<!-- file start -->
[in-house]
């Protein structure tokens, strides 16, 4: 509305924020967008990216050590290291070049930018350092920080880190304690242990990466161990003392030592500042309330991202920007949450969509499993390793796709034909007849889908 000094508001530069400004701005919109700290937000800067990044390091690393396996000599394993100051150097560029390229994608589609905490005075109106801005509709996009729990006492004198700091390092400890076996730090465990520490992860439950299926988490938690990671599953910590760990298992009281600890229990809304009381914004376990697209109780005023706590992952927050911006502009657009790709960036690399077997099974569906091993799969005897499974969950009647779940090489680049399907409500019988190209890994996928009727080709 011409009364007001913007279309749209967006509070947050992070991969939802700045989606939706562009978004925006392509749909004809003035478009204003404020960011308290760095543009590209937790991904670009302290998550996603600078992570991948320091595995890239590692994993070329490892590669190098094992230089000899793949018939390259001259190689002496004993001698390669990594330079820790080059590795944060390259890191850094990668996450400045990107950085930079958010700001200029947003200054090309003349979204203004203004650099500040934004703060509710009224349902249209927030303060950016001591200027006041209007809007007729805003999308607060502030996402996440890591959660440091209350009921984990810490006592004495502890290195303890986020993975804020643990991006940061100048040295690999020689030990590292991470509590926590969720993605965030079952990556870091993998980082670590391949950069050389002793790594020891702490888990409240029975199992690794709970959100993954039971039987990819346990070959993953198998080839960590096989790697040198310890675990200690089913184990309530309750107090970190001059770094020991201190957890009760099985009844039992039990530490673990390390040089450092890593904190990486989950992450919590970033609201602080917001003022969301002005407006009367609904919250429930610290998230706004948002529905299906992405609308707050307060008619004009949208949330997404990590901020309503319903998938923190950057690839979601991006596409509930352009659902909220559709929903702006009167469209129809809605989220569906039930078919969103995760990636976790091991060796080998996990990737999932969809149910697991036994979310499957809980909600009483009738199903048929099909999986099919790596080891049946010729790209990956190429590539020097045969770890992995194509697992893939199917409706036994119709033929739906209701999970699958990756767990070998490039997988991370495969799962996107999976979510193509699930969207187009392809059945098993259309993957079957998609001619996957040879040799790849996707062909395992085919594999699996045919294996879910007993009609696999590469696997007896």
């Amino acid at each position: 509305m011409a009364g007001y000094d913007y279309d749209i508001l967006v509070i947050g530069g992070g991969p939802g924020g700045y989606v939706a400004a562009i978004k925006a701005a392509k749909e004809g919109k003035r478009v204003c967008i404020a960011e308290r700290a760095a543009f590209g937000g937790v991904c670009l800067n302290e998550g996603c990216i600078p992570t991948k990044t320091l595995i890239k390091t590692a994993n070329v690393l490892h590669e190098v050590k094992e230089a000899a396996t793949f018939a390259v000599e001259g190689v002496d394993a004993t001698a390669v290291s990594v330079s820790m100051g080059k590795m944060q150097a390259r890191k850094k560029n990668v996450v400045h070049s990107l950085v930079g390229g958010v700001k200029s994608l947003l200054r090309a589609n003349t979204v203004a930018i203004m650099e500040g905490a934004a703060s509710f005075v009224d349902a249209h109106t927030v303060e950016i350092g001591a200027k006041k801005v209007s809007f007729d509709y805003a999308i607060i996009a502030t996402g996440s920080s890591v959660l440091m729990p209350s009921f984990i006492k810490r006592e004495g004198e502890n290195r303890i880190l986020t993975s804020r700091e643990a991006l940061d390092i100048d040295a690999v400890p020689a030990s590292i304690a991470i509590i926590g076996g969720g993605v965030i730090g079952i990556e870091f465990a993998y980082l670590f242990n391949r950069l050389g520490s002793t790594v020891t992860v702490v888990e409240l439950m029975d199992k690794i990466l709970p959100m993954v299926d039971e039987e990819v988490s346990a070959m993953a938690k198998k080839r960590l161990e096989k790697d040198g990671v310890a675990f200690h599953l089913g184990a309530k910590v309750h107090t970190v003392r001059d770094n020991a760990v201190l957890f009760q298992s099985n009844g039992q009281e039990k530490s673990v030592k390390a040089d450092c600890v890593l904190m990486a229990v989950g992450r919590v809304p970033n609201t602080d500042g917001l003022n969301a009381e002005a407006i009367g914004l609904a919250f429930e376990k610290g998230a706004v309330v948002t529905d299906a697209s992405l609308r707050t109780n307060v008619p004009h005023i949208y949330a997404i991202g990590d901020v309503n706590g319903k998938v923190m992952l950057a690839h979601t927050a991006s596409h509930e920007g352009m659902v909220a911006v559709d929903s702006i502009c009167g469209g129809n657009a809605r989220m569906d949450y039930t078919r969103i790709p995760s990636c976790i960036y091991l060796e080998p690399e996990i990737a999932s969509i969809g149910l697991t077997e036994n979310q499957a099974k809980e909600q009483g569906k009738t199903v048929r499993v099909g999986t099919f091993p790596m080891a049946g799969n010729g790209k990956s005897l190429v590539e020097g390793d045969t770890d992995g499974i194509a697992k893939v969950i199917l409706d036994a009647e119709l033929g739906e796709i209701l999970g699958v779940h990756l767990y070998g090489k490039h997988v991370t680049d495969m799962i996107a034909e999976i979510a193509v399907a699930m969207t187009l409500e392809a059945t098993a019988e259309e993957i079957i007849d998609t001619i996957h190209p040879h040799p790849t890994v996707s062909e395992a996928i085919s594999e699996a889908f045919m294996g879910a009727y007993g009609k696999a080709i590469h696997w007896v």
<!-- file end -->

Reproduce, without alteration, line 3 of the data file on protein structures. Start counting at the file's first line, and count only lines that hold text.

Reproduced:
């Amino acid at each position: 509305m011409a009364g007001y000094d913007y279309d749209i508001l967006v509070i947050g530069g992070g991969p939802g924020g700045y989606v939706a400004a562009i978004k925006a701005a392509k749909e004809g919109k003035r478009v204003c967008i404020a960011e308290r700290a760095a543009f590209g937000g937790v991904c670009l800067n302290e998550g996603c990216i600078p992570t991948k990044t320091l595995i890239k390091t590692a994993n070329v690393l490892h590669e190098v050590k094992e230089a000899a396996t793949f018939a390259v000599e001259g190689v002496d394993a004993t001698a390669v290291s990594v330079s820790m100051g080059k590795m944060q150097a390259r890191k850094k560029n990668v996450v400045h070049s990107l950085v930079g390229g958010v700001k200029s994608l947003l200054r090309a589609n003349t979204v203004a930018i203004m650099e500040g905490a934004a703060s509710f005075v009224d349902a249209h109106t927030v303060e950016i350092g001591a200027k006041k801005v209007s809007f007729d509709y805003a999308i607060i996009a502030t996402g996440s920080s890591v959660l440091m729990p209350s009921f984990i006492k810490r006592e004495g004198e502890n290195r303890i880190l986020t993975s804020r700091e643990a991006l940061d390092i100048d040295a690999v400890p020689a030990s590292i304690a991470i509590i926590g076996g969720g993605v965030i730090g079952i990556e870091f465990a993998y980082l670590f242990n391949r950069l050389g520490s002793t790594v020891t992860v702490v888990e409240l439950m029975d199992k690794i990466l709970p959100m993954v299926d039971e039987e990819v988490s346990a070959m993953a938690k198998k080839r960590l161990e096989k790697d040198g990671v310890a675990f200690h599953l089913g184990a309530k910590v309750h107090t970190v003392r001059d770094n020991a760990v201190l957890f009760q298992s099985n009844g039992q009281e039990k530490s673990v030592k390390a040089d450092c600890v890593l904190m990486a229990v989950g992450r919590v809304p970033n609201t602080d500042g917001l003022n969301a009381e002005a407006i009367g914004l609904a919250f429930e376990k610290g998230a706004v309330v948002t529905d299906a697209s992405l609308r707050t109780n307060v008619p004009h005023i949208y949330a997404i991202g990590d901020v309503n706590g319903k998938v923190m992952l950057a690839h979601t927050a991006s596409h509930e920007g352009m659902v909220a911006v559709d929903s702006i502009c009167g469209g129809n657009a809605r989220m569906d949450y039930t078919r969103i790709p995760s990636c976790i960036y091991l060796e080998p690399e996990i990737a999932s969509i969809g149910l697991t077997e036994n979310q499957a099974k809980e909600q009483g569906k009738t199903v048929r499993v099909g999986t099919f091993p790596m080891a049946g799969n010729g790209k990956s005897l190429v590539e020097g390793d045969t770890d992995g499974i194509a697992k893939v969950i199917l409706d036994a009647e119709l033929g739906e796709i209701l999970g699958v779940h990756l767990y070998g090489k490039h997988v991370t680049d495969m799962i996107a034909e999976i979510a193509v399907a699930m969207t187009l409500e392809a059945t098993a019988e259309e993957i079957i007849d998609t001619i996957h190209p040879h040799p790849t890994v996707s062909e395992a996928i085919s594999e699996a889908f045919m294996g879910a009727y007993g009609k696999a080709i590469h696997w007896v």